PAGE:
The next day offered little respite with a trek to the hot springs (which were far too hot, apparently you can cook eggs in there), and to a nice river where we swam and had tiny carp fish nibble the dead skin from our feet, which was quite a bizarre experience. Today there was just the two of us with the guide so we had bamboo fish, which is basically fish, water and herbs bunged into a Bamboo and cooked over a fire, it was lovely! In the evening we had more fantastic food (and quite possibly some of the fish which had been eating our dead skin earlier, I am not sure if this counts as cannibalism?!) and then went for a wander around the longhouse, where we were invited in by some of the villagers we met the day before, we shared rice whisky (a more distilled version of rice whine) with them and chatted about their lives in the village, they were really nice and friendly. The young kids are all quite westernised and a lot work in the city, they love football, and now that they have satellite TV they seem to spend most of their time watching EPL (or the Premiership) and the Champions League, which they get up for especially at 2.45 in the morning!
The day after we left the longhouse after receiving gifts of rice wine, bark tea (made of the bark of a tree and cures all sorts of ailments apparently) and a bamboo cup, none of which we will probably be allowed to take into NZ unfortunately! We then went straight to Bako National Park, quite a small area of mainly unspoilt jungle rainforest near the city of Kuching.
After getting off the rickety bus we then had to catch a boat as there are no roads into the park. At the jetty we were greeted by a reassuring sign warning us to beware of crocodiles, before we climbed into the rickety old boat. After about 20 minutes we reached the park, and as it was low tide we had to wade in through the sea and up the beach to check-in. We had heard a number of very negative comments about the accomodation here and the brashness of the thieving macaque monkeys, but we were happy to find that the accomodation was no worse, but no better, than we had expected and that the monkeys were not around. Our room was pretty smelly, there were a few holes in the walls and the windows wouldn't close, but apart from that it wasn't too bad, but certainly not the Sheraton!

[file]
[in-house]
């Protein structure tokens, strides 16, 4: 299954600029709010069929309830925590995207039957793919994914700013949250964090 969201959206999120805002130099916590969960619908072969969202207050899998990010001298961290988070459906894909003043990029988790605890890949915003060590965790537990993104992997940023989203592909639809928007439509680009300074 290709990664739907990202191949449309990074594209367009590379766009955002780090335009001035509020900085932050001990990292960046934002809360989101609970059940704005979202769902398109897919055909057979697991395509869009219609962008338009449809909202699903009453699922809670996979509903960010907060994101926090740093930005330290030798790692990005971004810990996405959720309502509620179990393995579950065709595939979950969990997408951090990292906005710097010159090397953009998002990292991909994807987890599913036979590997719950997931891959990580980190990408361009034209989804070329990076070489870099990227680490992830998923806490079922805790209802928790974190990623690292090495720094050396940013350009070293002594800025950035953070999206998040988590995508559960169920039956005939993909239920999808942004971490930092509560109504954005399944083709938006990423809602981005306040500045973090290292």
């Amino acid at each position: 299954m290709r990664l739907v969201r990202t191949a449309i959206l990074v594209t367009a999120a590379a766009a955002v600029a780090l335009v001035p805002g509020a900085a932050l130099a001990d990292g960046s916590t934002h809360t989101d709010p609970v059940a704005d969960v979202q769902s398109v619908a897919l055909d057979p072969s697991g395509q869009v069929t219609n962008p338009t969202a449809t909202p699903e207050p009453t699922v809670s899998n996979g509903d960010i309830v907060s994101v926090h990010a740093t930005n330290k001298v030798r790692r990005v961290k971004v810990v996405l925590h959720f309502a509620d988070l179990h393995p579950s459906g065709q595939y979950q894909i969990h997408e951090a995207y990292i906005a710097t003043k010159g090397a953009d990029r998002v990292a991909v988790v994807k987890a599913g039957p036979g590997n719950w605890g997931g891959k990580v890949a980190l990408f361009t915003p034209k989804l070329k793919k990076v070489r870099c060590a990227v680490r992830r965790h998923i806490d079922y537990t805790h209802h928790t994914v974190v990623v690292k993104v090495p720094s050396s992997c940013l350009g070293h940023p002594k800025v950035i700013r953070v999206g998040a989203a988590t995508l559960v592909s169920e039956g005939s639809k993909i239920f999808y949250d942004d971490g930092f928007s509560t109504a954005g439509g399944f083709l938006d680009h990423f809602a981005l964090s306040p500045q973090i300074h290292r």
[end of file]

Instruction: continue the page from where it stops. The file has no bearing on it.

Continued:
After settling in we decided it was best to spend as little time as possible in our room, so we headed straight out on a 3 hour trek to a small beach called Telok Pandan Kecil. It was another incredibly hot and humid trek, but we were rewarded with access to a beatiful and almost deserted beach. We had a fantastic time messing about in the surf and enjoying the surroundings. On the journey back we spotted some Proboscis monkeys in the trees, they are really human-like in their actions, although their potbellies may have something to do with this familiarity. In the evening we went on a night trek, where we encountered some spiders, frogs, a scorpion, glow in the dark fungus and a 2m python.
The next day was another hard day of trekking through the jungle, before returning back to Kuching for a shower, aircon and some half-decent food. We are now back in the land of civilisation! We are staying in the city for the next few days before we head to Ho Chi Minh on Friday.